The next 12 months will herald the biggest changes in the biowaste market since the development of Quality Protocols setting out how recovered materials could be reused or supplied into other markets, without being subject to regulatory controls.
The publication of Defra’s updated Resources and Waste Strategy for further consultation will confirm many of the policy changes that will deliver major changes in the way we deal with waste. A shift in position on mandated separate food waste collections, an increase in the volume of material on the market and the question of TEEP assessments, are all on the cards for 2021. The year ahead will also see the adoption of new technology and consolidation in the sector.
Food waste collections
Since the publication of the first draft of Defra’s Resources and Waste Strategy, there has been a notable shift in position regarding mandated separate food waste collections due in part to action taken by the consortium formed by WRM. It is likely the updated Strategy will include a shift towards allowing comingling certain waste collections such as food and garden wastes. This will enable local authorities to provide a service that best serves the needs of their individual communities while still achieving the environmental gains that underpin the Strategy’s objectives of diverting organics from the residual waste stream.
Full TEEP assessments are unlikely to be necessary for some local authorities, with the provision of relevant guidance expected in its place while the market will have the freedom to innovate and provide solutions that best fit with the needs of each local authority.
And as food waste collections will be mandatory for all local authorities from 2023, there is now an urgent need to understand the preferred collection options and treatment solutions. Indeed, given the procurement process for a design, build and operation (DBO) contract is likely to require at least 12 months and a similar period or longer needed for the construction of treatment infrastructure, decisions must be made now.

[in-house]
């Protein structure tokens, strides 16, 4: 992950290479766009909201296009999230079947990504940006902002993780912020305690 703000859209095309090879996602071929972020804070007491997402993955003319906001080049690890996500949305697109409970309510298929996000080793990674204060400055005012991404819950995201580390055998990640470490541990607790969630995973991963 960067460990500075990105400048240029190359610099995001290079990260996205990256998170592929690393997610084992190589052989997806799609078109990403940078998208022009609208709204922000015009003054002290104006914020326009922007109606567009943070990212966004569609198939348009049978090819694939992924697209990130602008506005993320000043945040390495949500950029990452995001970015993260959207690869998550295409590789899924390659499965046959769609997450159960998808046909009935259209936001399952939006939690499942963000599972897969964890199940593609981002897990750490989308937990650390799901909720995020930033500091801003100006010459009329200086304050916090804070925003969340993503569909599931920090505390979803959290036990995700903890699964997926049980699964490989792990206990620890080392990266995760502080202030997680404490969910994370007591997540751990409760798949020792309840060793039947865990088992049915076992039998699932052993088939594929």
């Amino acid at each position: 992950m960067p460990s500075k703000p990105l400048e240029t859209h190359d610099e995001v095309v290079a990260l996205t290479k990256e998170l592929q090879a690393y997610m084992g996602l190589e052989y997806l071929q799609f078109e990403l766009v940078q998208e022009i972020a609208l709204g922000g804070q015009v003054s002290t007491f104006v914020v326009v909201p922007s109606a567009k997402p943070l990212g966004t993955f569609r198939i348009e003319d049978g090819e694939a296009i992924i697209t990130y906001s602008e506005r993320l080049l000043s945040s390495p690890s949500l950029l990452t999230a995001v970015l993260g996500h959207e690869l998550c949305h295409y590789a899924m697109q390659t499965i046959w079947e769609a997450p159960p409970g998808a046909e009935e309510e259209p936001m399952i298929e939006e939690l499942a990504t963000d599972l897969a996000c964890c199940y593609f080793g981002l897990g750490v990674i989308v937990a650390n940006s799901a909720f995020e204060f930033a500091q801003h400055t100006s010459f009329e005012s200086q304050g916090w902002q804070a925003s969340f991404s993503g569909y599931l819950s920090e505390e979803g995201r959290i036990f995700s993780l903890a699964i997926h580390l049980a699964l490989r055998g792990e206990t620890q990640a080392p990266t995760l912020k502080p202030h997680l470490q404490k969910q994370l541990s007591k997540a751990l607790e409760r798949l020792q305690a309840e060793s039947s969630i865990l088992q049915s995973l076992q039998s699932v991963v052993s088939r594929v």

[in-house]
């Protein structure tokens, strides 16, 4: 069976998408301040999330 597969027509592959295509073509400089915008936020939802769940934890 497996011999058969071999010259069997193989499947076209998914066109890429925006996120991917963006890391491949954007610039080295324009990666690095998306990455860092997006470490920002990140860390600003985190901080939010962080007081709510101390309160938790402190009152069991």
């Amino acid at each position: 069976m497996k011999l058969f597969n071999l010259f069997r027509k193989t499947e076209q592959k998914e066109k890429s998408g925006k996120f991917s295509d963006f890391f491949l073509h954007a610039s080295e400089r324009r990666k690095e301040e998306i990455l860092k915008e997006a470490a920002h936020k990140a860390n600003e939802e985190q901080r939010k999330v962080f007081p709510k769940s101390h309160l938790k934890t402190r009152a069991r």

Gearing up for long term biowaste procurement contracts and preparation for mandatory food waste collections will inevitably be a major focus in the months ahead and 2021 will see rising interest in alternative treatment technologies and facilities. Greater flexibility regarding comingled collection of garden and food waste will drive the adoption of new technologies, such as Dry AD which is suitable for comingled garden and food waste. For some catchments this will enable more cost-effective waste collections while still delivering environmental gains through renewable energy production and reducing the bill to the taxpayer.
And with every local authority required to make collections on a weekly basis, and consequently more material on the market than ever before, spare market capacity will be filled bringing increasing opportunities for the development of new technology and infrastructure.
2021 is therefore the year in which the sector will have its greatest opportunity to prepare for real advances. The timescale in which this change needs to be achieved however, presents a very significant challenge and the risk that the number of local authorities seeking the same solution will exceed availability.
Market consolidation to continue
Meanwhile, it is likely that market consolidation will continue. Operators in the organics waste market have already walked away, not having either the appetite or capital to invest in expanding facilities to the degree that the years ahead will require. The implementation of tighter regulations across the biowaste market will see this consolidation continue as higher value contracts carry too much contractual risk for smaller independent operators. Some will sell while others will be reliant upon sub-contracting to larger organisations.
Driving positive change
After a decade of policy vacuum, the Resources and Waste Strategy is undoubtedly a driver for positive change and represents the biggest opportunity for advances in the sector in many years. But the only way in which we can hope to achieve its objectives is by recognising the immediate urgency of the response required.
And whether the final publication follows within the calendar year or not, 2021 and beyond will be a time of extraordinary challenge for those procuring new solutions and those tasked with bringing new capacity online to treat all the material that will be captured.